"A Love Supreme: The Story of John Coltrane's Signature Album"Ashley Kahn
Review by Rege Gaines
A Love Supreme/The Story of John Coltrane's Signature Album, researched and written by Ashley Kahn, immediately makes clear his beliefs of jazz not as a world unto itself but as part of the larger canvas of world music. Yet it is jazz, not said canvas, which has brought Mr. Kahn to the attention of the world. He has, in many so called jazz expert's minds, become an integral voice due largely to his musings on Miles and Coltrane's most popular works. Having rushed to cop a copy of his Blue, I was disappointed in how little I learned about a piece of art I loved so much. More than anything, it seemed a self righteous slap on the back highlighting who Mr. Kahn knew as opposed to what I, as reader, a lover of jazz, did not know. This caused an enormous amount of suspicion when hearing mention of Mr. Kahn's new writings on Love Supreme. There was even more trepidation when asked to give my thoughts on the text. How do I review, critique, dare judge writing focused on music, which causes me to give thanks when I rise every morning?
Blue and Love Supreme are similar, in fact, almost identical in structure, content and form. It was quite apparent in Mr. Kahn's text that Coltrane could never have created Love Supreme without his much discussed and debated relationship, be it musically or personally, with Miles. Immediately taken to task, I believe Love Supreme was meant to happen, was going to happen, despite the ills of the world, perhaps because of the ills of the world. Not once in the entire text did I sense Mr. Kahn felt this album was somehow ordained. Mr. Kahn bases most of his literary bravado on the notion that most people who come to this text are not jazz lovers. That Love Supreme is the door by which rockers, hip-hoppers, country lovers, classical buffs have entered. But what of those who know jazz as a world unto itself? How it is, perhaps, the only creative bone in this country's collected but broken body. What of those who search for consciousness and understanding through sound? Who realize words are inconsequential when attempting to describe what jazz means or why it makes one feel? Searching the text for information which would enlighten and enrich, I was reminded how little time was spent dissecting John Coltrane's remarkable accomplishment. How what I read should be about searching John Coltrane's sound. It was then I came upon what was surely the text's crowning moment:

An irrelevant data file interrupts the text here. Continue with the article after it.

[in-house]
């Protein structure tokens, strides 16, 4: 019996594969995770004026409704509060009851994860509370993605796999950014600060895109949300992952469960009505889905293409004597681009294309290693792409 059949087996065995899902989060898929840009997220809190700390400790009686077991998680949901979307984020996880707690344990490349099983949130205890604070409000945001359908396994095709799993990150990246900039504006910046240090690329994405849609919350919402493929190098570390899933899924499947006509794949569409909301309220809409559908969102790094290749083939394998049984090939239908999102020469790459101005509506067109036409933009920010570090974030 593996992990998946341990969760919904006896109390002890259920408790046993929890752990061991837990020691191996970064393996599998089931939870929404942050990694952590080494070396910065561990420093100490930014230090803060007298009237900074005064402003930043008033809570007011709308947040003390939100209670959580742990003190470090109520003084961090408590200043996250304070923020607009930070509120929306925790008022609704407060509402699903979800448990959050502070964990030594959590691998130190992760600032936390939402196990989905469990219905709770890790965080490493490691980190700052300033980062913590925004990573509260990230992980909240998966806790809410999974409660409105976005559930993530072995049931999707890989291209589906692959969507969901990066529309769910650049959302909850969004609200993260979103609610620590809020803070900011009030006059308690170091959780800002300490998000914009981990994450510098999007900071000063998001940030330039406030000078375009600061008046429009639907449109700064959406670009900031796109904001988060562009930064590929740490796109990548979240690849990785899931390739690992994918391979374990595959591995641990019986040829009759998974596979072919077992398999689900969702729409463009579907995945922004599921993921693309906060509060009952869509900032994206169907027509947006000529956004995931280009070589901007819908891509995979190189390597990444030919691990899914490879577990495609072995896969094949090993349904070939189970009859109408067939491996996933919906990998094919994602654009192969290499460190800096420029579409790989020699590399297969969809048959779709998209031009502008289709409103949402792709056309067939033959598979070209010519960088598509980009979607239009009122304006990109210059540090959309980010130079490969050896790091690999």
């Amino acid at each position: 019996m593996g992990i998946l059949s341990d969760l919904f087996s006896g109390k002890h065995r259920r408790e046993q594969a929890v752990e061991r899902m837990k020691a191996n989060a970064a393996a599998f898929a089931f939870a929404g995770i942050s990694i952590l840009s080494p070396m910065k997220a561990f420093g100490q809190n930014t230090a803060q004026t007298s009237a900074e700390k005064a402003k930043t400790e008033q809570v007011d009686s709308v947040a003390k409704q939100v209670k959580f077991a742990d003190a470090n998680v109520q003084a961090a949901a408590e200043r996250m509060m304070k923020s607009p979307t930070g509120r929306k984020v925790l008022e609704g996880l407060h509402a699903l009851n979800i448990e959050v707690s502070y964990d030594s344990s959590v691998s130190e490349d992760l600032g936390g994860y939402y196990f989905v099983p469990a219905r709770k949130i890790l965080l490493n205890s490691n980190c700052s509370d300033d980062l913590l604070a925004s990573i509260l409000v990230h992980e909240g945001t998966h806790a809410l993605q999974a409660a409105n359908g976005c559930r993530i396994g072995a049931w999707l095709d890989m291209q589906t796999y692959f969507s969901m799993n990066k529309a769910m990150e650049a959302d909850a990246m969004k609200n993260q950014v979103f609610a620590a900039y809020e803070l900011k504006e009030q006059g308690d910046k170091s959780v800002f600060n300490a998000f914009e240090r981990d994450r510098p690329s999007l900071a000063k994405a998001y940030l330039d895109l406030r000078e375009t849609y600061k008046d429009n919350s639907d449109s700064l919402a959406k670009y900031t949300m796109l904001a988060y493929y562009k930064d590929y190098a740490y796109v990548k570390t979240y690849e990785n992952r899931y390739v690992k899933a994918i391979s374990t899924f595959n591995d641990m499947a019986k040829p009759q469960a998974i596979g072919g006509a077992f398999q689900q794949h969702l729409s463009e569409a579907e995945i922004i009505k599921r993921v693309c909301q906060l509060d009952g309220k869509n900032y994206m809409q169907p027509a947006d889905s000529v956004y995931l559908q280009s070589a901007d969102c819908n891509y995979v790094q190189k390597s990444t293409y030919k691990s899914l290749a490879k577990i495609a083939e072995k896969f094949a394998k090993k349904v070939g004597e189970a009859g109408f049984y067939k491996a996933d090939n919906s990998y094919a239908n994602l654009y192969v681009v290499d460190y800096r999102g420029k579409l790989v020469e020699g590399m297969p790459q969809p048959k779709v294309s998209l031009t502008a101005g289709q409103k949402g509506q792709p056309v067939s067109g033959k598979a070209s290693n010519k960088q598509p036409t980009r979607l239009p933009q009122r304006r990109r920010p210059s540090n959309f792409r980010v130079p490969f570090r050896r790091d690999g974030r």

Chapter 4/December 10, 1964:
A Second Try, A Year of Triumph.
Engrossed, barely able to stop reading, here was insight into this amazing music. Few knew of a second session or of the tracks created on that lost day. Quotes concerning the classic quartet's expansion to a sextet - featuring second saxophonist Archie Shepp and second bassist Art Davis - dart about in a swirling dervish dance throughout the forty-three page chapter. Shepp's words share his sense of awe in such a deep and complete manner that I was made to feel his fear, know a new kind of unworthiness. As reader, I was touched with information I knew nothing of; information I needed to help bridge the gap between my soul and mind. Then there were photographs, the manner of dress; to see an invoice, the players' names, their paltry wage - a mere $101.66 for a two hour session, including overtime - was mind boggling. Art Davis' explanation of why he was paid more than the others, that he received the same amount as Coltrane, lends insight into Davis' refusal to lay down like a dog at the behest of labels and producers who would profit off this art. To learn more of who Elvin Jones, Jimmy Garrison and McCoy Tyner were, through experiences shared in forms other than musical sounds, allows a fresh approach to hearing Love Supreme. Seeing Elvin's words and wondering if it was at all possible, decades later, for him to have no recollection of Archie Shepp's or Davis' presence, was, in an extremely humanistic sense, quite revealing. That, even in this most hallowed of musical experiences, people tend to be what most people are: worlds unto themselves.
A Love Supreme/The Making of John Coltrane's Signature Album can perhaps be summed up when one glances at the book's stunning cover. The famous shot of John Coltrane, its black & white brilliance matched perfectly in hushed pewter gray, the title, Love Supreme, splashed boldly, on angle, across the book's top half. Yet, on first look, my eyes went directly to the neon orange etchings in the top right hand corner where the author's name sat bigger than Trane's. These are but a few of the many reasons why Mr. Kahn's interpretation of Love Supreme fails for me. Simply put, it cannot match the memories of the album's sound placed on the record player in our home by my mother on a chilly March morning in 1965. Nor can it ever capture her poignant, truthful tones when she said, "Those men who shot Malcolm; had they heard this music, it never would have happened."